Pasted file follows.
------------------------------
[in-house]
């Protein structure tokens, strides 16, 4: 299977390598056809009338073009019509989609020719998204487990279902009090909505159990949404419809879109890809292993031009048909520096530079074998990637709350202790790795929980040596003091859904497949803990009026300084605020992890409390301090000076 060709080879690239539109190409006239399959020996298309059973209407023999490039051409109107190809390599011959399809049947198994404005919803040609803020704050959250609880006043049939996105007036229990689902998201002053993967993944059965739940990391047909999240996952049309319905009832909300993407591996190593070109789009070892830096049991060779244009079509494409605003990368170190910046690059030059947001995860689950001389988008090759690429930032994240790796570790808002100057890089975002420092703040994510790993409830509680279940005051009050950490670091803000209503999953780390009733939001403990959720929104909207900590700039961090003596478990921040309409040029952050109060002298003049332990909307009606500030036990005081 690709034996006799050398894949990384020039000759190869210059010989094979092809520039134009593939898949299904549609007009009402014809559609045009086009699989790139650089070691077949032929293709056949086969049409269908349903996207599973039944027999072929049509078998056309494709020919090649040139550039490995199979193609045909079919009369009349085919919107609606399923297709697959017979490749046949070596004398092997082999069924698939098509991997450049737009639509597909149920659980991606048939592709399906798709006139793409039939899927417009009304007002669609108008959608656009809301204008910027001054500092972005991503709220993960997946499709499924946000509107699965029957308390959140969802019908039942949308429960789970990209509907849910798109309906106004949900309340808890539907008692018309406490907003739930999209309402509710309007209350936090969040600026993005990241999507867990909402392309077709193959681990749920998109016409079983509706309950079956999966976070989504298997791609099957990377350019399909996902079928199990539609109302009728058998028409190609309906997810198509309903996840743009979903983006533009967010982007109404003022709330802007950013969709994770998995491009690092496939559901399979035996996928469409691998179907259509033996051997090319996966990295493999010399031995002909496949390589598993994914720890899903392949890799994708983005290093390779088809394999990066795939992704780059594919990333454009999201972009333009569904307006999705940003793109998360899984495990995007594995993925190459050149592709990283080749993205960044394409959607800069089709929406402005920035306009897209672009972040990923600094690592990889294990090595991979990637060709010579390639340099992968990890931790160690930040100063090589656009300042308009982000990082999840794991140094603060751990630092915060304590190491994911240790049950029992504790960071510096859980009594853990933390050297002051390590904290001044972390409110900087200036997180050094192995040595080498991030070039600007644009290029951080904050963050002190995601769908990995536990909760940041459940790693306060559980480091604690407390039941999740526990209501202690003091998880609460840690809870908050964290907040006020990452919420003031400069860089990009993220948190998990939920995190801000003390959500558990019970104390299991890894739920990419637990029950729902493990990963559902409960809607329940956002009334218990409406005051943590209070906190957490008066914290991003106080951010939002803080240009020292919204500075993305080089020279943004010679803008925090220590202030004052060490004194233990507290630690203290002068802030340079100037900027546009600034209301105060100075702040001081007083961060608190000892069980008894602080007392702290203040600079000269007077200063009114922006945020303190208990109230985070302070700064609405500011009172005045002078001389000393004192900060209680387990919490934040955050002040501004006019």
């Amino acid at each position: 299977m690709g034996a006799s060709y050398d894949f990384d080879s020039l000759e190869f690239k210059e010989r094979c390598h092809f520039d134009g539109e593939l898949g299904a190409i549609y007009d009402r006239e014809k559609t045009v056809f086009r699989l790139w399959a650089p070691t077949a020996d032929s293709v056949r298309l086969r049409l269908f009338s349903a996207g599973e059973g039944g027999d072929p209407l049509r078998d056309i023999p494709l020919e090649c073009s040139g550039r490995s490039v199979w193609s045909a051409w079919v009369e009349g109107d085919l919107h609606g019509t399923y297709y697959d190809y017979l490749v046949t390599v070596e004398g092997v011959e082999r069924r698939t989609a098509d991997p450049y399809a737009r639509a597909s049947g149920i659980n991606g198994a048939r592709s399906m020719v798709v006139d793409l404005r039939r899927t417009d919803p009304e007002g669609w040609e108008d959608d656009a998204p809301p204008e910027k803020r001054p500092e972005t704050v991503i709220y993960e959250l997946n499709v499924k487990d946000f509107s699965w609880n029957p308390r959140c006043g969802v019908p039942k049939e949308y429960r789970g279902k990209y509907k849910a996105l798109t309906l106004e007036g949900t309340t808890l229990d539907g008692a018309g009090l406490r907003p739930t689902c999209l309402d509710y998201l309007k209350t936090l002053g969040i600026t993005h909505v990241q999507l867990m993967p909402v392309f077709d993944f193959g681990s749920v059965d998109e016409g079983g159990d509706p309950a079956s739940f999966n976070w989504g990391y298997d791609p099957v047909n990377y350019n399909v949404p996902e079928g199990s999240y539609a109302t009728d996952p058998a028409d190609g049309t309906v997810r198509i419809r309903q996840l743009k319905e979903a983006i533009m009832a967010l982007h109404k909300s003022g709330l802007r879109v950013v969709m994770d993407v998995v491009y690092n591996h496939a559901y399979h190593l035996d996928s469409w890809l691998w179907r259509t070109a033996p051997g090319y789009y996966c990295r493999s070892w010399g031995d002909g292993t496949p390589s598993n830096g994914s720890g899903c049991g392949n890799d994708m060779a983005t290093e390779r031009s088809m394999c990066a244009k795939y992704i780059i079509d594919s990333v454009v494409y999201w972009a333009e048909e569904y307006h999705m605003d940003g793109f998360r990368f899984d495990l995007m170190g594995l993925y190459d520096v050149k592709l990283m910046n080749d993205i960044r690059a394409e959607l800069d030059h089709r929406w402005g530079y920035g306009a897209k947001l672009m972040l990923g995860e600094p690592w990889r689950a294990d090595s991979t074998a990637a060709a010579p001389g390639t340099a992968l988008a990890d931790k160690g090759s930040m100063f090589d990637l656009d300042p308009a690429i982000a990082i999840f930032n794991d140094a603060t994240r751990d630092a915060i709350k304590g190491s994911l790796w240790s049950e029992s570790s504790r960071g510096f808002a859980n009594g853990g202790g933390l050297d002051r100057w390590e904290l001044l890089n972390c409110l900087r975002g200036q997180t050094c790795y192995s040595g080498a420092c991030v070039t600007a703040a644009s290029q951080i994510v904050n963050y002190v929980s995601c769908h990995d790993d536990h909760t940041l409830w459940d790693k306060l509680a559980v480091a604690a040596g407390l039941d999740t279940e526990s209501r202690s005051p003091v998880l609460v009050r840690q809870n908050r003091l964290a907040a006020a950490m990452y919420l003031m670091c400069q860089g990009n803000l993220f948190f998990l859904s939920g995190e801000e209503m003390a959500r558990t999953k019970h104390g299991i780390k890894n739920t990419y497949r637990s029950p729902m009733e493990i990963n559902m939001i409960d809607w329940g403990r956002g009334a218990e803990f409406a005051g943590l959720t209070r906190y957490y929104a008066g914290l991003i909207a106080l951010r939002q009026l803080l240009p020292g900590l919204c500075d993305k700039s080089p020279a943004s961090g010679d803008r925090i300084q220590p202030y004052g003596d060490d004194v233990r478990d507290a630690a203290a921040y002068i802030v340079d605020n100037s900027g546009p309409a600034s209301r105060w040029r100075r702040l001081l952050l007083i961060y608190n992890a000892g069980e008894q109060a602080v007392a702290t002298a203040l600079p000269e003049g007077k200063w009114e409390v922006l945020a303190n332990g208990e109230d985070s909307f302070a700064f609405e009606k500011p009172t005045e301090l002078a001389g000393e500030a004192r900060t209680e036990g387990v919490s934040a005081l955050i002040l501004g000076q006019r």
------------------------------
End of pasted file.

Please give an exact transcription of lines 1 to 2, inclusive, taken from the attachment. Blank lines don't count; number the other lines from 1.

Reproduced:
[in-house]
């Protein structure tokens, strides 16, 4: 299977390598056809009338073009019509989609020719998204487990279902009090909505159990949404419809879109890809292993031009048909520096530079074998990637709350202790790795929980040596003091859904497949803990009026300084605020992890409390301090000076 060709080879690239539109190409006239399959020996298309059973209407023999490039051409109107190809390599011959399809049947198994404005919803040609803020704050959250609880006043049939996105007036229990689902998201002053993967993944059965739940990391047909999240996952049309319905009832909300993407591996190593070109789009070892830096049991060779244009079509494409605003990368170190910046690059030059947001995860689950001389988008090759690429930032994240790796570790808002100057890089975002420092703040994510790993409830509680279940005051009050950490670091803000209503999953780390009733939001403990959720929104909207900590700039961090003596478990921040309409040029952050109060002298003049332990909307009606500030036990005081 690709034996006799050398894949990384020039000759190869210059010989094979092809520039134009593939898949299904549609007009009402014809559609045009086009699989790139650089070691077949032929293709056949086969049409269908349903996207599973039944027999072929049509078998056309494709020919090649040139550039490995199979193609045909079919009369009349085919919107609606399923297709697959017979490749046949070596004398092997082999069924698939098509991997450049737009639509597909149920659980991606048939592709399906798709006139793409039939899927417009009304007002669609108008959608656009809301204008910027001054500092972005991503709220993960997946499709499924946000509107699965029957308390959140969802019908039942949308429960789970990209509907849910798109309906106004949900309340808890539907008692018309406490907003739930999209309402509710309007209350936090969040600026993005990241999507867990909402392309077709193959681990749920998109016409079983509706309950079956999966976070989504298997791609099957990377350019399909996902079928199990539609109302009728058998028409190609309906997810198509309903996840743009979903983006533009967010982007109404003022709330802007950013969709994770998995491009690092496939559901399979035996996928469409691998179907259509033996051997090319996966990295493999010399031995002909496949390589598993994914720890899903392949890799994708983005290093390779088809394999990066795939992704780059594919990333454009999201972009333009569904307006999705940003793109998360899984495990995007594995993925190459050149592709990283080749993205960044394409959607800069089709929406402005920035306009897209672009972040990923600094690592990889294990090595991979990637060709010579390639340099992968990890931790160690930040100063090589656009300042308009982000990082999840794991140094603060751990630092915060304590190491994911240790049950029992504790960071510096859980009594853990933390050297002051390590904290001044972390409110900087200036997180050094192995040595080498991030070039600007644009290029951080904050963050002190995601769908990995536990909760940041459940790693306060559980480091604690407390039941999740526990209501202690003091998880609460840690809870908050964290907040006020990452919420003031400069860089990009993220948190998990939920995190801000003390959500558990019970104390299991890894739920990419637990029950729902493990990963559902409960809607329940956002009334218990409406005051943590209070906190957490008066914290991003106080951010939002803080240009020292919204500075993305080089020279943004010679803008925090220590202030004052060490004194233990507290630690203290002068802030340079100037900027546009600034209301105060100075702040001081007083961060608190000892069980008894602080007392702290203040600079000269007077200063009114922006945020303190208990109230985070302070700064609405500011009172005045002078001389000393004192900060209680387990919490934040955050002040501004006019």